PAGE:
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by Marcia Mattushek
 

I can honestly say that I've seen more snakes in the two plus years I've been in Australia, than I did in my forty-something years in South Africa.

When we first arrived, one of my neighbours realised that I'm particularly terrified of snakes, and made a point of letting me know about the many times he had encountered “vicious” brown snakes on the path in our local park. I've spent many hours running and walking on that path since arriving, and I have yet to encounter any snake there – brown or otherwise! My neighbour clearly gets a kick out of terrifying me.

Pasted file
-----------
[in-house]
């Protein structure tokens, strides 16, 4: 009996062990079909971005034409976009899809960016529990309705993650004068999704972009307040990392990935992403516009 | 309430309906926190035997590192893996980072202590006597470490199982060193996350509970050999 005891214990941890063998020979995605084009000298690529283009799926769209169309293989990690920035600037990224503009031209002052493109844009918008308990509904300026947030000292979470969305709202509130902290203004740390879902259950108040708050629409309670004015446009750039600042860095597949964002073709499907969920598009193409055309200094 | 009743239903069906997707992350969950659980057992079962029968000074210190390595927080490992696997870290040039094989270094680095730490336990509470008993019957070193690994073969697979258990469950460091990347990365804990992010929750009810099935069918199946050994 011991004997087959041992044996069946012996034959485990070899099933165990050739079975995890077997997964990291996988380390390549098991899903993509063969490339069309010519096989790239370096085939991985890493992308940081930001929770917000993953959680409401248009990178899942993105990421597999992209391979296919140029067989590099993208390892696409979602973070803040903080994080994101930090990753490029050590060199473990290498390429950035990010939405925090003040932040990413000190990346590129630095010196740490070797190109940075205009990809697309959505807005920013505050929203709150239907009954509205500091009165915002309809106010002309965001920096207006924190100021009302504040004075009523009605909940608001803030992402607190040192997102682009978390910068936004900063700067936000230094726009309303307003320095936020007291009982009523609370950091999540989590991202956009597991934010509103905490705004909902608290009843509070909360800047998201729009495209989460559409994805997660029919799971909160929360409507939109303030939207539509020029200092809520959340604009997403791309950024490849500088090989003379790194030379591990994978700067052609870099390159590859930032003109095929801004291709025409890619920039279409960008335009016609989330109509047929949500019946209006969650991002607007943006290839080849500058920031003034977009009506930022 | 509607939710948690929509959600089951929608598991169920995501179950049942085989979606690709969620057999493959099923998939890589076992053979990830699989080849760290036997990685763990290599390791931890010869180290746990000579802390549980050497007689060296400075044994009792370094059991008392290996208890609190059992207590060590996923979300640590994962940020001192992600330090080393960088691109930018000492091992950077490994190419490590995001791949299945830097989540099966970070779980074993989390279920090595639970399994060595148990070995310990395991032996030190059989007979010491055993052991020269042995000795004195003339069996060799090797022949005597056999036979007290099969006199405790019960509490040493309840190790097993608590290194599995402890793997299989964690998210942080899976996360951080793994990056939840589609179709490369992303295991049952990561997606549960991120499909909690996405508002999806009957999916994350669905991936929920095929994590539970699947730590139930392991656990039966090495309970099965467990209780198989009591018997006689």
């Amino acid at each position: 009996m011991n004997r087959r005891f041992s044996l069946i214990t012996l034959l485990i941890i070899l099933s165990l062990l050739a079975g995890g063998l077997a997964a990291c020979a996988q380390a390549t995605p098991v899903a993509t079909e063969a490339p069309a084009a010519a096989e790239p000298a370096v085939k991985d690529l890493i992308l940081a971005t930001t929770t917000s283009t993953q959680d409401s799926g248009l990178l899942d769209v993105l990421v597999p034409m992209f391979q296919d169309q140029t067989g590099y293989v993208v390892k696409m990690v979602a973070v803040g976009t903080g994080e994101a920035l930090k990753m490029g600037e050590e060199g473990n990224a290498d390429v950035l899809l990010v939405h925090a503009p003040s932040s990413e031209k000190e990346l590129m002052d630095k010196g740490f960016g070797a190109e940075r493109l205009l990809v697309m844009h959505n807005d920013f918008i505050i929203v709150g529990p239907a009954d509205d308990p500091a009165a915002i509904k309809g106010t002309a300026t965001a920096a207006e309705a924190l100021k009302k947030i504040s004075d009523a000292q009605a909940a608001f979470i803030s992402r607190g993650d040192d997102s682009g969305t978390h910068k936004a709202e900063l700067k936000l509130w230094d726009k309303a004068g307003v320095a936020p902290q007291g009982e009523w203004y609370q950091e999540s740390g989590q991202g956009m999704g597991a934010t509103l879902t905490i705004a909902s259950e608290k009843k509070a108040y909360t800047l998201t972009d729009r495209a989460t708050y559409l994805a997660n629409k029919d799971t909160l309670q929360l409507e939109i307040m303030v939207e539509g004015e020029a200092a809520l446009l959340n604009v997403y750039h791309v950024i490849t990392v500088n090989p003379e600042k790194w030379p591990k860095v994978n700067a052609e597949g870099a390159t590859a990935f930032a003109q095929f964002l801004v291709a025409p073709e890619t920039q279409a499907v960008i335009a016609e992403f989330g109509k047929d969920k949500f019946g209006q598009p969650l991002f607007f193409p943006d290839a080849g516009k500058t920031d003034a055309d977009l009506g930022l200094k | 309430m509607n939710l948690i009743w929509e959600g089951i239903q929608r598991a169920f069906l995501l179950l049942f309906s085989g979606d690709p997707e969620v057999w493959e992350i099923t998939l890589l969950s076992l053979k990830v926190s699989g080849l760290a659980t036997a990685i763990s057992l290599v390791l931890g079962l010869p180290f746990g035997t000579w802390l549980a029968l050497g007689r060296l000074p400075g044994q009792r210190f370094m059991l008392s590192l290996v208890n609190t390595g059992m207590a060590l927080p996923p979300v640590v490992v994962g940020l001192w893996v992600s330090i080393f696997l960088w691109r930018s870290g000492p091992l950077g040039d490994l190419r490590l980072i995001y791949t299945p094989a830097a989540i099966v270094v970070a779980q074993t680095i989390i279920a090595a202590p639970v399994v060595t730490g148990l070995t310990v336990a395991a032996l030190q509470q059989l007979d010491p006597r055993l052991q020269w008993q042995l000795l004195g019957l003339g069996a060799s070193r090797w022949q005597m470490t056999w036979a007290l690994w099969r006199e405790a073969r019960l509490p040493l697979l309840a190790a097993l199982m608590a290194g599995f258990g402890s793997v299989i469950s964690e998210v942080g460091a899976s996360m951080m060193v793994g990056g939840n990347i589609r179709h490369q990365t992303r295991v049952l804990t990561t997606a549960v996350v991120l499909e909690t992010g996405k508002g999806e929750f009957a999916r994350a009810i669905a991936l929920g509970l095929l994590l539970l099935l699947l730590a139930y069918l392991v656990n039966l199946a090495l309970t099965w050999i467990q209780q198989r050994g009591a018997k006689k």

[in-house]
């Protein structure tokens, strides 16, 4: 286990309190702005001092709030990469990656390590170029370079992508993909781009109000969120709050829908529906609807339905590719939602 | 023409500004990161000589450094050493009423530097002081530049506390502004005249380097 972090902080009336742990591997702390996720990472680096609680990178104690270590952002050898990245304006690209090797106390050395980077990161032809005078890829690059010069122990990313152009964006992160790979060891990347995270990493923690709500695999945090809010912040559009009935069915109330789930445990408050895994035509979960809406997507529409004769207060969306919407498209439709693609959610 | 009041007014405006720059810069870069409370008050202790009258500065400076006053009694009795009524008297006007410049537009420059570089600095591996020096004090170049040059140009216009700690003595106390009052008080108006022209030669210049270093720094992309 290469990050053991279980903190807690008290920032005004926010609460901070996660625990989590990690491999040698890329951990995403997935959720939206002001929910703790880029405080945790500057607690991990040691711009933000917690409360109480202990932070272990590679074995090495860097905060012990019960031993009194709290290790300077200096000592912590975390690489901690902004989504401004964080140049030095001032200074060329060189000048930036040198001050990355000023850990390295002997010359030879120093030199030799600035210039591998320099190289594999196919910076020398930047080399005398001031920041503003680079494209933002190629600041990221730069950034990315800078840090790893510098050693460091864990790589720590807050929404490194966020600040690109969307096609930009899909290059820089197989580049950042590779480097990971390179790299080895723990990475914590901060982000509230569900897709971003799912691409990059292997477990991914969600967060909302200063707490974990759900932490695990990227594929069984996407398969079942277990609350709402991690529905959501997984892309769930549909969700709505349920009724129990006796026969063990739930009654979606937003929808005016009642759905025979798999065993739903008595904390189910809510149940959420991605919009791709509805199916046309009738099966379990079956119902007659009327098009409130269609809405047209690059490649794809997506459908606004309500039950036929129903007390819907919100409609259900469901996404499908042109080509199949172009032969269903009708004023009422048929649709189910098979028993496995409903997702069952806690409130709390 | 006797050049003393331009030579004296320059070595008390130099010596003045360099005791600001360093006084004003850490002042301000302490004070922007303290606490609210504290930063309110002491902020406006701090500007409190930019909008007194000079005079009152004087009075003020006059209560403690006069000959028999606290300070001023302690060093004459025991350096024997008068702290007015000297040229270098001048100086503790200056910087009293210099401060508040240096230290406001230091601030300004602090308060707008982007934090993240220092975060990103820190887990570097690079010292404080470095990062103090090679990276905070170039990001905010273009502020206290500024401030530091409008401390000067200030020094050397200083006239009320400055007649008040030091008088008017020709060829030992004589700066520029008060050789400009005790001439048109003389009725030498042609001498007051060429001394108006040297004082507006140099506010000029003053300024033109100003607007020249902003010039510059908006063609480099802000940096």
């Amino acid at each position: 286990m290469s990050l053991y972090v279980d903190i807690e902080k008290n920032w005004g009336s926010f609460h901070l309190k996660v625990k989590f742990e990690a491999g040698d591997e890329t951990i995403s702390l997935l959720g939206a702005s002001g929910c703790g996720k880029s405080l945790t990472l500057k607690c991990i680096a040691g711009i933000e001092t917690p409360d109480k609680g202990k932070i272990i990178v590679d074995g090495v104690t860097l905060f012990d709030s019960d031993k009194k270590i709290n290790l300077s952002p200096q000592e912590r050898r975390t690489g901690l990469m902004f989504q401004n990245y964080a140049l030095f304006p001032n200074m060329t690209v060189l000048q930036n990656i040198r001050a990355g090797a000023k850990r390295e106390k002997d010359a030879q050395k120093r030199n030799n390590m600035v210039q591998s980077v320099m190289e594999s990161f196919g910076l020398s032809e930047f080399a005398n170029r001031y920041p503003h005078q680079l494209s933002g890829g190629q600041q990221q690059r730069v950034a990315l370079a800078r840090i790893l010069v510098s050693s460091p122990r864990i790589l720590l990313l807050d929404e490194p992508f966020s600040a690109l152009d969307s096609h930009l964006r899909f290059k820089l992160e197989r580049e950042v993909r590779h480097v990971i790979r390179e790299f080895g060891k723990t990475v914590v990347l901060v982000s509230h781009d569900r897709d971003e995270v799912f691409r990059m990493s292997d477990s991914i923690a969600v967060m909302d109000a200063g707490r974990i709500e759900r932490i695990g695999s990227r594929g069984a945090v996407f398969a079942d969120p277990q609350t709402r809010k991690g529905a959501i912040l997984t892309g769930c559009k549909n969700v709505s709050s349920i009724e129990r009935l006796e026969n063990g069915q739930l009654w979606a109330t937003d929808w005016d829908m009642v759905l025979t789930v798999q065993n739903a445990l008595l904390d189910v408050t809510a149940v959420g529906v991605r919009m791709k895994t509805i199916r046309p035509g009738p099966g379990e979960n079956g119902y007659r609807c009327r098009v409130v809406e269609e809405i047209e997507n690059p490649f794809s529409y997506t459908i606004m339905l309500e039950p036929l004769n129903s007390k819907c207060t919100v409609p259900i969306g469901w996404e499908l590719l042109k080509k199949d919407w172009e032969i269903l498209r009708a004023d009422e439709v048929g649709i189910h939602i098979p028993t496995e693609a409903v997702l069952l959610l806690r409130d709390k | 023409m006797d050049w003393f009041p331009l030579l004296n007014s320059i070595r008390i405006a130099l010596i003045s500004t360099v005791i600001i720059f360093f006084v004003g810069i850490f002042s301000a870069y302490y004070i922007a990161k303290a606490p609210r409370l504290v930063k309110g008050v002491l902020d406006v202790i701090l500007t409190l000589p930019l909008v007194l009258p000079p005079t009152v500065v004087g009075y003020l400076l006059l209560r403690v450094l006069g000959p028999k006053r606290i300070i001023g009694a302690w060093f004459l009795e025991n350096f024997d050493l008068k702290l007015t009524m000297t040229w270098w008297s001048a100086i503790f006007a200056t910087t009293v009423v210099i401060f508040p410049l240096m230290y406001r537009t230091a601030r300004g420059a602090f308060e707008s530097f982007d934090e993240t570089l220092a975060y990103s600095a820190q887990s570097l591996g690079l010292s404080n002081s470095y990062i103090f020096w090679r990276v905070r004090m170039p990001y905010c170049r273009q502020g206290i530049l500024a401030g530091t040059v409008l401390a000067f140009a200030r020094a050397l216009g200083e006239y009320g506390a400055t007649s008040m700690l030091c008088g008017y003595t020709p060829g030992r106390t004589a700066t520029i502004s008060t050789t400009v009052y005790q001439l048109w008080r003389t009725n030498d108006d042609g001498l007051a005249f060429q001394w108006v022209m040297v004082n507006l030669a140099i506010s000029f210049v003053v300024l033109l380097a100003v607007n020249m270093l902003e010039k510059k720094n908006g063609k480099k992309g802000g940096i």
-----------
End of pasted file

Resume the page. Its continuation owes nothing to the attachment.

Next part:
Coming home one day towards the end of August, I encountered a very large carpet snake slithering across our road. Fortunately it was moving rather slowly, and after my hyperventilation attack, I realised that my camera was in the boot. I figured that Mr Snake must've eaten recently, as he was moving very slowly, and that my car was still a good few metres away, and so I had time to jump out and grab my camera. I managed to snap him while he was still across the road – with his nose on the curb, the tail went passed the middle of the road. A very long snake indeed, it slithered under the corner houses fence. I was very happy not to be living in that house!

My next encounter was on a walk in our neighbourhood with my friend, Lani. I noticed a bright green coil some distance away to the side of the road, and immediately realised it was a snake. I started jumping up and down shouting “snake, snake!” Lani nearly had a heart attack, thinking she was about to step right on it, judging from my yelps of terror! Imagine her relief when she realised it was a good ten metres away, calmly basking in the sun.